This article originally appeared on the ADA’s website here
The Environmental Protection Agency (EPA) announced last week that it would delay releasing a final amalgam separator rule until summer 2016. The agency had been prepared to release the rule any time, but announced the postponement after determining it needed more time to review all comments it received.
Speaking to wastewater utility officials at the National Pretreatment and Pollution Prevention Workshop in Greenville, S.C., last week, Jan Matuszko, chief of the EPA Office of Water’s Engineering and Analytical Support Branch, explained that part of the reason for the delay is that the agency needs more time to address the regulatory burden the rule would create.
The ADA is encouraged by the EPA’s willingness to work with the profession as it develops its rule. In February the Association commented on a draft of the rule by noting that the ADA’s support “is contingent only on the final rule complying with nine common-sense principles” and reaffirming its “support of a pretreatment rule that requires amalgam separators consistent with these nine principles.”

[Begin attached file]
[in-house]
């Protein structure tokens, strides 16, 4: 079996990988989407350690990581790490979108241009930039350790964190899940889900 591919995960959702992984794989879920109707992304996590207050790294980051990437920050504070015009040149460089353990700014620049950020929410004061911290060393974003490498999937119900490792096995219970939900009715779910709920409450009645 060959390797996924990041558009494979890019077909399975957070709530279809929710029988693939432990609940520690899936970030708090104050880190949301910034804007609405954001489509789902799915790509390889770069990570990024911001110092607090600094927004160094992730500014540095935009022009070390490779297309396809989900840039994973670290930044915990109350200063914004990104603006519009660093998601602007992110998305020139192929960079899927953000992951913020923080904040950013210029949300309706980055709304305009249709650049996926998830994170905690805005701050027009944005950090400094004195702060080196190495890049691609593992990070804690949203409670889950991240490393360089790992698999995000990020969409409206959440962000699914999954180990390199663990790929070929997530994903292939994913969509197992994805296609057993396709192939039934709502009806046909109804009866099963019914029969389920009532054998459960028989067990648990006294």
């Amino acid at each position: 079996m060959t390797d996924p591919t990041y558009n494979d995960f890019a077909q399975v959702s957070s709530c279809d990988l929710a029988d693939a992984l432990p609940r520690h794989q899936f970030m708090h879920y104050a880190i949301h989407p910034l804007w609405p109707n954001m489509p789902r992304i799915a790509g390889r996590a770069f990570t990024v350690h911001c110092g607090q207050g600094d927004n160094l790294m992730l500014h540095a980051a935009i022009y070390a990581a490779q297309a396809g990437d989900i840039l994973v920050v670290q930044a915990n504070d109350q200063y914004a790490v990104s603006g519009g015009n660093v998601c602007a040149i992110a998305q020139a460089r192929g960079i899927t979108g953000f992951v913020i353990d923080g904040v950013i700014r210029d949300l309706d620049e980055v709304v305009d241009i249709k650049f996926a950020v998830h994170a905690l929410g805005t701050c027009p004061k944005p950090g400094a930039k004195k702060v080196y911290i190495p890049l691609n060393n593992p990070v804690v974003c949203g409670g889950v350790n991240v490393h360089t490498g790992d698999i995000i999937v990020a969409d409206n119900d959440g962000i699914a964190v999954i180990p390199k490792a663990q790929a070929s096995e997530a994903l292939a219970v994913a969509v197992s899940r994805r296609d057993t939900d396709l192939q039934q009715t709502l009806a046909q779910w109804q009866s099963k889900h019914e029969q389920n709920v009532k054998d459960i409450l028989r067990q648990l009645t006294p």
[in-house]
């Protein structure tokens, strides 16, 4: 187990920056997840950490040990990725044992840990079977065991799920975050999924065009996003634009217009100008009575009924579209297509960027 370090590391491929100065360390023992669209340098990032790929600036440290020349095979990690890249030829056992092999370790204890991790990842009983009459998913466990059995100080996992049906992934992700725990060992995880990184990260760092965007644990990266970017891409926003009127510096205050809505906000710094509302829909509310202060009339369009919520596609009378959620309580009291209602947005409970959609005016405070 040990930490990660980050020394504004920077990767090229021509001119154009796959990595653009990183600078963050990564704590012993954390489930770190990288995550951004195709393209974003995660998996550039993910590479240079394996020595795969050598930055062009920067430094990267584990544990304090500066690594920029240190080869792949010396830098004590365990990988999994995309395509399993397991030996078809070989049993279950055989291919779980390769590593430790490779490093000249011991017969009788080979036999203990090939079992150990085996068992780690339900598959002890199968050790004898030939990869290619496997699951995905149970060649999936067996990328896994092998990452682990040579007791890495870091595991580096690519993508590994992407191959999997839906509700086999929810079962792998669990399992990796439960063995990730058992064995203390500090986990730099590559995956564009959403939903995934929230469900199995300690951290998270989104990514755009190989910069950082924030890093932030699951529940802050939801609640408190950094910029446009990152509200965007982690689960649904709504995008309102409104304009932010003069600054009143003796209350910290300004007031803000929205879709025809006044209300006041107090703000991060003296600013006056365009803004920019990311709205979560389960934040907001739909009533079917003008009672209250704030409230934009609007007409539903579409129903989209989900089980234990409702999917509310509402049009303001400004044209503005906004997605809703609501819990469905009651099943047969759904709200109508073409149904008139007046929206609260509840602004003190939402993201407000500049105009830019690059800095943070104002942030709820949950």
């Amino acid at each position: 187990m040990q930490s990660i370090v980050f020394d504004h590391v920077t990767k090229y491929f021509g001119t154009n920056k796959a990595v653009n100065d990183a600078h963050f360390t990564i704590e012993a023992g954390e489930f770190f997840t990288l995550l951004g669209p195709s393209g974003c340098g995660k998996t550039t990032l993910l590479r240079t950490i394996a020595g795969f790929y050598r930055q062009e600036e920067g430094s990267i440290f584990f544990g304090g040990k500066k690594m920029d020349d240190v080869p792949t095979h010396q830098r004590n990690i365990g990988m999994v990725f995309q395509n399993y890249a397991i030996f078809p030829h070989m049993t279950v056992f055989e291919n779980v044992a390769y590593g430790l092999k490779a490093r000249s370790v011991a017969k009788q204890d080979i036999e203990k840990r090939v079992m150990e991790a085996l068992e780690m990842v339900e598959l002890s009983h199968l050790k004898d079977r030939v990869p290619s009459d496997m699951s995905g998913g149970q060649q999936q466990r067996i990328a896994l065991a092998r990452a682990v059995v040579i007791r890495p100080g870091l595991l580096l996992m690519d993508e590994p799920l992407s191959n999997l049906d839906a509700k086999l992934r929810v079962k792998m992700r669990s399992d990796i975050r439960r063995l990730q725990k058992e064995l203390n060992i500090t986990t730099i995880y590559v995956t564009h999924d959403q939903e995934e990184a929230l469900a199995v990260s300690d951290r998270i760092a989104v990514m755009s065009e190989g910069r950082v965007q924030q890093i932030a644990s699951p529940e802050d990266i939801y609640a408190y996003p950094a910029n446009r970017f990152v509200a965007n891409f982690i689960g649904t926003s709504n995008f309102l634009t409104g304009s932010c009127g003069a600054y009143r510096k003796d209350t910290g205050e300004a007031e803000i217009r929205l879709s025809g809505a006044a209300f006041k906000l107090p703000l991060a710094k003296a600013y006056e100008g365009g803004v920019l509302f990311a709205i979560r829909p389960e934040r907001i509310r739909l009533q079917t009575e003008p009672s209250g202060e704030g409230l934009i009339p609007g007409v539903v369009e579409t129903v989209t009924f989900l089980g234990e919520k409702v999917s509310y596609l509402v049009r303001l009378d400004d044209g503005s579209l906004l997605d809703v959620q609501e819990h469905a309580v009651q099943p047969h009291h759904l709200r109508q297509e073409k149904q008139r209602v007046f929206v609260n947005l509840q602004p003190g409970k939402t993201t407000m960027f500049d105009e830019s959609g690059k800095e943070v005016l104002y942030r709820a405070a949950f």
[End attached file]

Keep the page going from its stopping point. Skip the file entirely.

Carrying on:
The ADA comments included specific suggestions on how to improve the proposed rule and eliminate several areas of ambiguity and internal inconsistencies. The Association remains hopeful that EPA will incorporate its suggestions in a final rule which the Association can support. The ADA has long supported amalgam separators, and their use is widespread.